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European soccer teams face host of financial woes

An empty San Siro stadium in Milan, Italy. Home of legendary Italian football club AC Milan.

MONACO — It’s not just European governments that are mired in debt. Financial problems are increasingly affecting the most beloved institutions on the continent — soccer teams.

Work stoppages, club bankruptcies and spiraling debts are all adding up in soccer’s current debt column, even to the point of seriously affecting play on the field.

In Spain and Italy, soccer superpowers that won the last two World Cups, season-opening matches have been lost because players refused to play due to contract disputes.

It was all too much Friday for Michel Platini, the self-confessed soccer romantic who heads UEFA, the governing body for European soccer.

“There are a lot of red lights flashing,” said Platini, a French playing great who is widely admired as a world soccer leader. “I am afraid for the future of football (soccer). If (soccer) football can’t go ahead because players aren’t being paid, that is a huge worry.”

Platini’s warning was delivered in his annual ‘state of the union’ briefing on European soccer, the day after the draw for the continent’s heavily watched Champions League tournament.

That he spoke in Monte Carlo was an unintended irony, highlighting the casino-spending culture that has brought so many clubs to their knees even during an overall 21st century soccer boom.

The Champions League, UEFA’s marquee competition, is so globally popular with fans, broadcasters and sponsors that UEFA will distribute at least €750 million ($1.08 billion) in prize money and bonuses to the 32 clubs taking part.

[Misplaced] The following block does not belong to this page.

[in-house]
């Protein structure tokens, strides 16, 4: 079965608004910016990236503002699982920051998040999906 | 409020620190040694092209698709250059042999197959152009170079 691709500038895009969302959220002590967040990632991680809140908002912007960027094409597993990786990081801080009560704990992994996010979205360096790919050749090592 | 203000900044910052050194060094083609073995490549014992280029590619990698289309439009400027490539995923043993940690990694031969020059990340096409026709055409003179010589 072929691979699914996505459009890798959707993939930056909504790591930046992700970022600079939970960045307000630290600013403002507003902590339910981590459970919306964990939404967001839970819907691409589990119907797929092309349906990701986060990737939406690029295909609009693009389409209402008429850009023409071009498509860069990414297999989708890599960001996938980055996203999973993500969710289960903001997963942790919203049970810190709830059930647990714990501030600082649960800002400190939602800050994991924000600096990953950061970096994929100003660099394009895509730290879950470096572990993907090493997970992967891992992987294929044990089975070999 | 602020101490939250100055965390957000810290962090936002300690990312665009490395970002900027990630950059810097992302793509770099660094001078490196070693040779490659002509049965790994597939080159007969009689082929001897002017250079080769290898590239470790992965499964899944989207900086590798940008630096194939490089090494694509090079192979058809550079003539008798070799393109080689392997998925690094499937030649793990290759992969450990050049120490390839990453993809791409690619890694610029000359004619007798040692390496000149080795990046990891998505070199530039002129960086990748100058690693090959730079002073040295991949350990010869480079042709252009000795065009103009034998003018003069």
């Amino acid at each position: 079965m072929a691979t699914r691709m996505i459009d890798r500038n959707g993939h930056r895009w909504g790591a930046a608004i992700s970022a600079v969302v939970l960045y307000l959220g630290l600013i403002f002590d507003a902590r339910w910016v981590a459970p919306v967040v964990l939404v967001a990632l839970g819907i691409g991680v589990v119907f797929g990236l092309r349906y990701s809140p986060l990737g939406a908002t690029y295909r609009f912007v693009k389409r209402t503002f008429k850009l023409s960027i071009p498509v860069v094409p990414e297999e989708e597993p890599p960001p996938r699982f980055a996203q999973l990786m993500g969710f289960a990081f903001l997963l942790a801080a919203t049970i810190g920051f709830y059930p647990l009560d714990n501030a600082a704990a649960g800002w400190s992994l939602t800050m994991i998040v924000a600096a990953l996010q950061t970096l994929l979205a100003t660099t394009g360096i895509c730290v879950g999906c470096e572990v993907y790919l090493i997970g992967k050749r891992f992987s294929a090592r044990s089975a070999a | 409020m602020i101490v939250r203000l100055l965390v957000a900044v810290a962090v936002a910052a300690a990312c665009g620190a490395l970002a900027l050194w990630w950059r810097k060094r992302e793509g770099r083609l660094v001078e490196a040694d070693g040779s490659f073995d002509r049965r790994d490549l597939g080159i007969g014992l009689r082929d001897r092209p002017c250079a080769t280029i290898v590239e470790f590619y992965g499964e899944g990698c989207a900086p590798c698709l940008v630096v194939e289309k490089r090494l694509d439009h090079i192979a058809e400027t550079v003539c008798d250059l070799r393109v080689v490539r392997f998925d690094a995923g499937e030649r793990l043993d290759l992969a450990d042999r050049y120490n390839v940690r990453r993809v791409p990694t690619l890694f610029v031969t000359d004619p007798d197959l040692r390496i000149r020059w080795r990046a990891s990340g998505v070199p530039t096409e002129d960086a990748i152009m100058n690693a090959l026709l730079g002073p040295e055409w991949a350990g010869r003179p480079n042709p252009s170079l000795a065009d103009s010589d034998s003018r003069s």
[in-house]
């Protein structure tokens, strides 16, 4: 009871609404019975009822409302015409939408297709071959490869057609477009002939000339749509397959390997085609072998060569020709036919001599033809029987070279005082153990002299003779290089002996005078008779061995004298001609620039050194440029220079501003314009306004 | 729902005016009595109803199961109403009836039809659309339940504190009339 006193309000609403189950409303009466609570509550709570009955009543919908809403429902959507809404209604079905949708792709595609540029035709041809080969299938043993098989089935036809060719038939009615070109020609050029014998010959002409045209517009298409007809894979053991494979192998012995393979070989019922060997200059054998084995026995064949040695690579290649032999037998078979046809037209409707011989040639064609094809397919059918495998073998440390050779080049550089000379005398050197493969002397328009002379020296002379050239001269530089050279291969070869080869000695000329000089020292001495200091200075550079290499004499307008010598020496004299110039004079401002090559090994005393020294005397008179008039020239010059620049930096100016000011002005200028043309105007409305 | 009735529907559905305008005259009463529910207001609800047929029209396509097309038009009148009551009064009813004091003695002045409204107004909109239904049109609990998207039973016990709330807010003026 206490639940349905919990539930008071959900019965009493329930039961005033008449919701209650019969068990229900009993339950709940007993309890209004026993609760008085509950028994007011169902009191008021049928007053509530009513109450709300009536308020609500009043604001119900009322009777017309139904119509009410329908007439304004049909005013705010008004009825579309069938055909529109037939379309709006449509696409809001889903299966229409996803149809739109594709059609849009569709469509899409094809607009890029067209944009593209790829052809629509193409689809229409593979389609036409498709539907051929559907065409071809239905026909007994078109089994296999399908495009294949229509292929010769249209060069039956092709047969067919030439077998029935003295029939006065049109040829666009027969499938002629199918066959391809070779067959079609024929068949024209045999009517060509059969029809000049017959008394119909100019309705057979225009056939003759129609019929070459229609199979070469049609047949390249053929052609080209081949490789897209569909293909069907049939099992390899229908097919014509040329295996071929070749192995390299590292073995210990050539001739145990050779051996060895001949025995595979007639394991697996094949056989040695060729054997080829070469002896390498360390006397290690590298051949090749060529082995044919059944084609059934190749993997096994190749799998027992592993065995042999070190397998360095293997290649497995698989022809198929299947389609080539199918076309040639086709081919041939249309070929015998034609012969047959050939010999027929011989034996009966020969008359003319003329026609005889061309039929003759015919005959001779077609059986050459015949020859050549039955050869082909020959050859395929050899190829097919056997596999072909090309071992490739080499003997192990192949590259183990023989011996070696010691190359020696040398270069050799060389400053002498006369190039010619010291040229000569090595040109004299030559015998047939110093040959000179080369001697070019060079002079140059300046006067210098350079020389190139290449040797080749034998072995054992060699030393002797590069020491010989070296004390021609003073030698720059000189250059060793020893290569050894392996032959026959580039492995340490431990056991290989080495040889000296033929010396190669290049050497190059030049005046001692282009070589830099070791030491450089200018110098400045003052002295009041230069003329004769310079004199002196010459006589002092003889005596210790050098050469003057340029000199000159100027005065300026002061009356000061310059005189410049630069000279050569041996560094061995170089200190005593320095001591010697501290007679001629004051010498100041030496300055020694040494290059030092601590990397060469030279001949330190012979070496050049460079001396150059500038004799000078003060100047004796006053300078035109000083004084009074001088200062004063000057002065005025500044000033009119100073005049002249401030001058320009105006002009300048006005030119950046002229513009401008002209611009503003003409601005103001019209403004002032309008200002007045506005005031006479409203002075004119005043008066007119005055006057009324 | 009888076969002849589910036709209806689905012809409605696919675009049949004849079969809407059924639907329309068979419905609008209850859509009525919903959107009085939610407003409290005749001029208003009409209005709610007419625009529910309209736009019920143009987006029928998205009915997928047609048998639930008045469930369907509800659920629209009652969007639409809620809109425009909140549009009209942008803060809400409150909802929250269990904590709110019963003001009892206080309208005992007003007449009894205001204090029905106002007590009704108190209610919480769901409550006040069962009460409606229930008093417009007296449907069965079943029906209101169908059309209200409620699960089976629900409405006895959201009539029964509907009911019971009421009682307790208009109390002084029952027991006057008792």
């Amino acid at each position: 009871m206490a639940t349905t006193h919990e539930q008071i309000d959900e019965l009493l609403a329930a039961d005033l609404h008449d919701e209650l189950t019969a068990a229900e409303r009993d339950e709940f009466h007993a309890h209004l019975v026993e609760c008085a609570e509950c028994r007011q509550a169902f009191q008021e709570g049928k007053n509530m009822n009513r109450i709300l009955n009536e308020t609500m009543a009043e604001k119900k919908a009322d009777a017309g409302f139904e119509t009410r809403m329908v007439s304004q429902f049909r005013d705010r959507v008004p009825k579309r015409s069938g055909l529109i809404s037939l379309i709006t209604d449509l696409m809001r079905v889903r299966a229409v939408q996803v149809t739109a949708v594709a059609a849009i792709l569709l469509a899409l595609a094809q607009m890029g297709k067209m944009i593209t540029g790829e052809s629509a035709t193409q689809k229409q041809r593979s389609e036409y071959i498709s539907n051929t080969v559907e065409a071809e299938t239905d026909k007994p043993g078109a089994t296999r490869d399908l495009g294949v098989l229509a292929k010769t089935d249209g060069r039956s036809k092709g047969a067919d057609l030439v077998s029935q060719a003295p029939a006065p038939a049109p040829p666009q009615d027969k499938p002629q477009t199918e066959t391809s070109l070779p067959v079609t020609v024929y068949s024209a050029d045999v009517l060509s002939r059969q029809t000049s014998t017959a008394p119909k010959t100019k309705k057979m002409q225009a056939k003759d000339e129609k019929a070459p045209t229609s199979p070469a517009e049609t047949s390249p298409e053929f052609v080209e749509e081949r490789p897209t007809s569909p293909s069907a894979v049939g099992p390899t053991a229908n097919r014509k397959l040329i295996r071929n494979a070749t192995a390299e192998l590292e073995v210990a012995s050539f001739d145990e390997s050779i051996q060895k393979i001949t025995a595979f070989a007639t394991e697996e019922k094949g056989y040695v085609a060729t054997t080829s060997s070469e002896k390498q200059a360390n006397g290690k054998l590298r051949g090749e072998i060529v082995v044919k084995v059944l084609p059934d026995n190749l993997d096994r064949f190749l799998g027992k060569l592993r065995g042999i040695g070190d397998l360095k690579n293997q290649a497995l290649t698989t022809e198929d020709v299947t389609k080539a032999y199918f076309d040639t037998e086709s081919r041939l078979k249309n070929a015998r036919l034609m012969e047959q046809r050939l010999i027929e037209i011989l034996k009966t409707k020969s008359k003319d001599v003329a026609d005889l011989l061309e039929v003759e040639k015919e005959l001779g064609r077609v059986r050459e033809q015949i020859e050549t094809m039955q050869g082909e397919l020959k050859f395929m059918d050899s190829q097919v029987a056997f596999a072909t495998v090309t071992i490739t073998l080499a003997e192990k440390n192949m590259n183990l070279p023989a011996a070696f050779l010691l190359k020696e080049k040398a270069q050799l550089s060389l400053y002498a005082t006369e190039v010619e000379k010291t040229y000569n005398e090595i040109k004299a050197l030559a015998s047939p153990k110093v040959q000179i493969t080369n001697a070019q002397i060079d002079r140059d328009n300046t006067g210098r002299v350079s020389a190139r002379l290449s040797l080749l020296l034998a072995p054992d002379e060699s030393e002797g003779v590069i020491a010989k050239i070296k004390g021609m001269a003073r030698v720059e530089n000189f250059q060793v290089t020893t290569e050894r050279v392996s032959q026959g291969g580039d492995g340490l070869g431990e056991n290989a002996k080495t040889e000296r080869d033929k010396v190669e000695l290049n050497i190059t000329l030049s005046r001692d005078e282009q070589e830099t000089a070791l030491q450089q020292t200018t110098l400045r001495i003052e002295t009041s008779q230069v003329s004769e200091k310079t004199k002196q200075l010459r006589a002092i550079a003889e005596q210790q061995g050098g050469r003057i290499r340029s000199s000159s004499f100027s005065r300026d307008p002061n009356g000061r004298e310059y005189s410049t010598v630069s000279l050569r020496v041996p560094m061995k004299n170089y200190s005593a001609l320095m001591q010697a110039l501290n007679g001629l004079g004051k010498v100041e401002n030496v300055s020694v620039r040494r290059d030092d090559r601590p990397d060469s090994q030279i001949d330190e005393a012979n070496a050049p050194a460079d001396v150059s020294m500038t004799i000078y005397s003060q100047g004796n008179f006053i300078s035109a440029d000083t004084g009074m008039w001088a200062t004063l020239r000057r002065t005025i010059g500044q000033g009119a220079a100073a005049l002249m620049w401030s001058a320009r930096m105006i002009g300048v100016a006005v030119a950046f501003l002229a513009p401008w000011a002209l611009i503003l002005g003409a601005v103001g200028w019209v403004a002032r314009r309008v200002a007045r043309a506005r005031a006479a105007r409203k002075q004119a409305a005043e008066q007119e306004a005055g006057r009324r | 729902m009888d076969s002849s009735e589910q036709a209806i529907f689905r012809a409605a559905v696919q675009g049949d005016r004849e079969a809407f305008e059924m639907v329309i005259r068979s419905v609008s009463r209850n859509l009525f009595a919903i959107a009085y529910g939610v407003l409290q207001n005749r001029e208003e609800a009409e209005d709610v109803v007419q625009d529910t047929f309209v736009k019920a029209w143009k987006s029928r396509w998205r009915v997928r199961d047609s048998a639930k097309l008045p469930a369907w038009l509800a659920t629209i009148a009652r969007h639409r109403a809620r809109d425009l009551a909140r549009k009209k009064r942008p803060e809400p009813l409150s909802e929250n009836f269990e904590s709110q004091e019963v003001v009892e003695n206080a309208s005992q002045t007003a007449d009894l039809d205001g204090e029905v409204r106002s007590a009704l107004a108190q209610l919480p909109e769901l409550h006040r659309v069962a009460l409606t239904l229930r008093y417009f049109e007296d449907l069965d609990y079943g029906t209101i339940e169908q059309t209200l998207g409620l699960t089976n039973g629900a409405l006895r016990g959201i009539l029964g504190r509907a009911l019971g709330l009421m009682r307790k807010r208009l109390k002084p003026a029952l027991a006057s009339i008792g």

Still, the money available to those clubs — just four each from England and Spain; three from Italy and Germany — helps disguise serious financial problems below Europe’s elite level.

Barcelona and Manchester United each got more than €50 million ($72 million) from UEFA’s prize pot for reaching the Champions League final last season. That helped the two globally-branded clubs to rank second and third behind Real Madrid in Forbes magazine’s 2011 Rich List ranking clubs by revenue. Madrid raked in $537 million.

All three clubs carry nine-figure debts, a subject that deeply upsets Platini, yet the three can generate revenue to service them.

Man United tapped a new income stream this month by selling sponsor space on its warmup outfits for 40 million pounds ($66 million) over four years — worth more than the main shirt deal for all but a few clubs. Barcelona and Madrid also benefit from a skewed system of distributing Spanish TV revenues.

“Fifty percent of the TV rights go to Barca and Madrid, while the other 18 have to fight for the rest of the pie,” University of Barcelona finance professor Jose Maria Gay told The Associated Press.

“(The Spanish league) needs to centralize its TV rights, instead of (having Madrid and Barcelona) negotiating their own deals, and then exploit the rights and sell a product throughout the whole world” like the English Premier League, Gay said.

What Gay described as “a dangerous situation” came to pass this month when players in Spain’s top flight La Liga league went on strike to reclaim €50 million ($72 million) in back wages owed to more than 200 players.

The first round of matches was postponed last weekend until an agreement was reached Thursday. Now, if wages are not paid for three months, players have the right to terminate their contracts.

But while this lets unpaid players look for paying work, it won’t solve the underlying problem of soccer clubs’ poor cash flow.